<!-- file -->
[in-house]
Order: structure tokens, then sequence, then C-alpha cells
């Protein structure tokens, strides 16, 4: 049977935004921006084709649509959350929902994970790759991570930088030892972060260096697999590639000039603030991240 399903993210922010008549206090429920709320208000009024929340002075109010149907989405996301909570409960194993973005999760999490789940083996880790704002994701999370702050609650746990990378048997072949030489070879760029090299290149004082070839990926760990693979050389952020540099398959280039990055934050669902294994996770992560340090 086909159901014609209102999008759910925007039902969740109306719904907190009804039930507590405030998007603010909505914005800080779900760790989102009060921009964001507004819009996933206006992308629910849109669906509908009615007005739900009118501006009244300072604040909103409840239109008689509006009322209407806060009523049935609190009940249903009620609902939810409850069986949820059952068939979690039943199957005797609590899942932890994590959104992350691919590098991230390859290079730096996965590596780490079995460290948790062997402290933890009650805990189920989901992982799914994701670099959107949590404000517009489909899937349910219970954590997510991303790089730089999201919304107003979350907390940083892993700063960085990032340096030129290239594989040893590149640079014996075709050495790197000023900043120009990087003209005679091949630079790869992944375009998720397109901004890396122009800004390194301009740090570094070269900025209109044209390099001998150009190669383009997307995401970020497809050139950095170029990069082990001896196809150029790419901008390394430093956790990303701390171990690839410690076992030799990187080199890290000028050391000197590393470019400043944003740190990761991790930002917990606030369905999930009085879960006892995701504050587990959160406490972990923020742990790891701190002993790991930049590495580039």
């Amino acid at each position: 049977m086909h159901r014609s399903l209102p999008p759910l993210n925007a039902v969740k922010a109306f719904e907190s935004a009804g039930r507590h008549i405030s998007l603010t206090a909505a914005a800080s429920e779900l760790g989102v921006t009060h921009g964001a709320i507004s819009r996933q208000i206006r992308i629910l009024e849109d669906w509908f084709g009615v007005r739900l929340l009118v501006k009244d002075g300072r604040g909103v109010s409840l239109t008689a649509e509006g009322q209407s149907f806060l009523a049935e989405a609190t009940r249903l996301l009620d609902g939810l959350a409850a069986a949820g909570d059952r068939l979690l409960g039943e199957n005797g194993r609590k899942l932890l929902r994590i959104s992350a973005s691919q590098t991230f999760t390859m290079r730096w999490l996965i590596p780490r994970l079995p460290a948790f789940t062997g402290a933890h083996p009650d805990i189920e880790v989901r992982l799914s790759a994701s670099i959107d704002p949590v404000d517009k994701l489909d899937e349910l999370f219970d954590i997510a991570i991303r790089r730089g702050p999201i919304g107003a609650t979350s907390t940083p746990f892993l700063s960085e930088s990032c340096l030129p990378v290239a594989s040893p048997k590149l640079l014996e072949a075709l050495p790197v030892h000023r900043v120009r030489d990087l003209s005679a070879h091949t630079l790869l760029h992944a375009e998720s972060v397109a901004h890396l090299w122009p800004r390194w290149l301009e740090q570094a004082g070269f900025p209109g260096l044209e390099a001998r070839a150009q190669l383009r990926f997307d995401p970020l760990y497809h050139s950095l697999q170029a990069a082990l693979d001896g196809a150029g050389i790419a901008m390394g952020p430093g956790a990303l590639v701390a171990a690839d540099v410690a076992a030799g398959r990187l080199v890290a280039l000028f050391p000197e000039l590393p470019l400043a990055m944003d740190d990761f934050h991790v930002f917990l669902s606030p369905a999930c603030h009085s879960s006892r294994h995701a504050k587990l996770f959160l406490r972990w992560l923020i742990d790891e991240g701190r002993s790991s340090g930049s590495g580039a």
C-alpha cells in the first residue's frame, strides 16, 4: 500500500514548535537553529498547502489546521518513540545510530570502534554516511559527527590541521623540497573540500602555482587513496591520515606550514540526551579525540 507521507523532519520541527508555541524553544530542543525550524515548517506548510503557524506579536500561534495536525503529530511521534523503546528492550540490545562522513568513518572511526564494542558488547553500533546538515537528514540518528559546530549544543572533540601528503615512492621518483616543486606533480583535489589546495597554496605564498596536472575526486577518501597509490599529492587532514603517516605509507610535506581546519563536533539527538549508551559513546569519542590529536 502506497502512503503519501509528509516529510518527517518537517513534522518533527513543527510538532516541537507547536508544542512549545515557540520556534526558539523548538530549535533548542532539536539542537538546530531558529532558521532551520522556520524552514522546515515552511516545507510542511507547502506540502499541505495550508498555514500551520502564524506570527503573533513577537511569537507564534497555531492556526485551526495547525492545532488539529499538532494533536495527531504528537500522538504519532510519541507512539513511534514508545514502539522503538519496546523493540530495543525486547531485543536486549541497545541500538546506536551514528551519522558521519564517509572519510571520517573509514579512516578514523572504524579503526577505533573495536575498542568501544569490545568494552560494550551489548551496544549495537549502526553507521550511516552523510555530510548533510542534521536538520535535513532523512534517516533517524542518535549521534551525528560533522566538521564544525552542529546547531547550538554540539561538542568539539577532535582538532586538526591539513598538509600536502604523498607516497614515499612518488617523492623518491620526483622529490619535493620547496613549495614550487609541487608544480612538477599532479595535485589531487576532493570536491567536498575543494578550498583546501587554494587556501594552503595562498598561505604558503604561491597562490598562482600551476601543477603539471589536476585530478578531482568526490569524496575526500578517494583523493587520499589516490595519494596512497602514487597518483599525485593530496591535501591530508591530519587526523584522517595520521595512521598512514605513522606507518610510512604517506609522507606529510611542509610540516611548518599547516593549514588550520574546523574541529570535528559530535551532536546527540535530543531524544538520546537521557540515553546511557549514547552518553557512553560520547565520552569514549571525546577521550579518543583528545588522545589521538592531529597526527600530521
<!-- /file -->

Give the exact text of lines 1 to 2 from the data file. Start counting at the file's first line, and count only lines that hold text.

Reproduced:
[in-house]
Order: structure tokens, then sequence, then C-alpha cells